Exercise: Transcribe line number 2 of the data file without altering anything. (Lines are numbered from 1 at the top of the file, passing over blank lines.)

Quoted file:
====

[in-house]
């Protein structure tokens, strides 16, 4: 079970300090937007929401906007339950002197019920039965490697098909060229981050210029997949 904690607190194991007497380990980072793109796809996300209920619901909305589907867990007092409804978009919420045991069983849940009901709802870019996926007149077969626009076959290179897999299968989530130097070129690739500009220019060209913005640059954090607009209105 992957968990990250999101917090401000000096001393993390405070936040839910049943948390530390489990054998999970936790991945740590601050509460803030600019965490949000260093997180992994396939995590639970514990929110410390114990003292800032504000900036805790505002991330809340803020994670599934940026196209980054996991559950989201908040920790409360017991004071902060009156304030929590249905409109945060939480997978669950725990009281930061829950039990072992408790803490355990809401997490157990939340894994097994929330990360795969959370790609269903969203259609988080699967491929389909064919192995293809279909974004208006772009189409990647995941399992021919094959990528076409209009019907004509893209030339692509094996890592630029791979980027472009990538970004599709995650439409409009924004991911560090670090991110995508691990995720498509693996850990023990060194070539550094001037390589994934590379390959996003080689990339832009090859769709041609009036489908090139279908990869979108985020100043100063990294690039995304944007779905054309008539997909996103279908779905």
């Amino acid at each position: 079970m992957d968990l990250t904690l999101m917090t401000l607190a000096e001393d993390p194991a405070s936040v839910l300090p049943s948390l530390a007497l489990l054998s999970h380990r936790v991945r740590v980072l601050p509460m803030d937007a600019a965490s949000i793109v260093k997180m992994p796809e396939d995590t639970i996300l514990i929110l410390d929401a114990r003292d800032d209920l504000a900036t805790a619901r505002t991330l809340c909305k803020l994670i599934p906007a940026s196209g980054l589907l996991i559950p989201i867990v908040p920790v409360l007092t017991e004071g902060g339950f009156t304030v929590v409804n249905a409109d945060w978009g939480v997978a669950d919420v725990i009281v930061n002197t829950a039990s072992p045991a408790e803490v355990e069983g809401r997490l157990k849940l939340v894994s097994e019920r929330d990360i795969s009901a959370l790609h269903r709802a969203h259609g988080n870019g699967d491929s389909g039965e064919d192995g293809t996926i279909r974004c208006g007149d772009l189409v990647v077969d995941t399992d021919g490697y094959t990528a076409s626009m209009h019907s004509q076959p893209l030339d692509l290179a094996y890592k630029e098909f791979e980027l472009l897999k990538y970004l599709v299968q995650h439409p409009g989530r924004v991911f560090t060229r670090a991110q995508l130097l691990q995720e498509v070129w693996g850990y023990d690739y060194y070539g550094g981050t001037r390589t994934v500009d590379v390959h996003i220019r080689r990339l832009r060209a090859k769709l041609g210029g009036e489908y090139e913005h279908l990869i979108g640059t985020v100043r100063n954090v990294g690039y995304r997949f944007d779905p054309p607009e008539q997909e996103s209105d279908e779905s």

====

């Protein structure tokens, strides 16, 4: 079970300090937007929401906007339950002197019920039965490697098909060229981050210029997949 904690607190194991007497380990980072793109796809996300209920619901909305589907867990007092409804978009919420045991069983849940009901709802870019996926007149077969626009076959290179897999299968989530130097070129690739500009220019060209913005640059954090607009209105 992957968990990250999101917090401000000096001393993390405070936040839910049943948390530390489990054998999970936790991945740590601050509460803030600019965490949000260093997180992994396939995590639970514990929110410390114990003292800032504000900036805790505002991330809340803020994670599934940026196209980054996991559950989201908040920790409360017991004071902060009156304030929590249905409109945060939480997978669950725990009281930061829950039990072992408790803490355990809401997490157990939340894994097994929330990360795969959370790609269903969203259609988080699967491929389909064919192995293809279909974004208006772009189409990647995941399992021919094959990528076409209009019907004509893209030339692509094996890592630029791979980027472009990538970004599709995650439409409009924004991911560090670090991110995508691990995720498509693996850990023990060194070539550094001037390589994934590379390959996003080689990339832009090859769709041609009036489908090139279908990869979108985020100043100063990294690039995304944007779905054309008539997909996103279908779905």